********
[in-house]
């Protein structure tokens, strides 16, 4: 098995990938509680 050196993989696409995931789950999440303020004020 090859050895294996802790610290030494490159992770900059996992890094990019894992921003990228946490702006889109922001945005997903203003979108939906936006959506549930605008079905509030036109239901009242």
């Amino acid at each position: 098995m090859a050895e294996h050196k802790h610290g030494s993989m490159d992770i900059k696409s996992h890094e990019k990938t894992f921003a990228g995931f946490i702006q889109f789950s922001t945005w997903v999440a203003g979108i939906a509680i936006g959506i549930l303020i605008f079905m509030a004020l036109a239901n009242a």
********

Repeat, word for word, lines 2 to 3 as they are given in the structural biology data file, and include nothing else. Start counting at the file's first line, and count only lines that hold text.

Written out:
């Protein structure tokens, strides 16, 4: 098995990938509680 050196993989696409995931789950999440303020004020 090859050895294996802790610290030494490159992770900059996992890094990019894992921003990228946490702006889109922001945005997903203003979108939906936006959506549930605008079905509030036109239901009242």
């Amino acid at each position: 098995m090859a050895e294996h050196k802790h610290g030494s993989m490159d992770i900059k696409s996992h890094e990019k990938t894992f921003a990228g995931f946490i702006q889109f789950s922001t945005w997903v999440a203003g979108i939906a509680i936006g959506i549930l303020i605008f079905m509030a004020l036109a239901n009242a």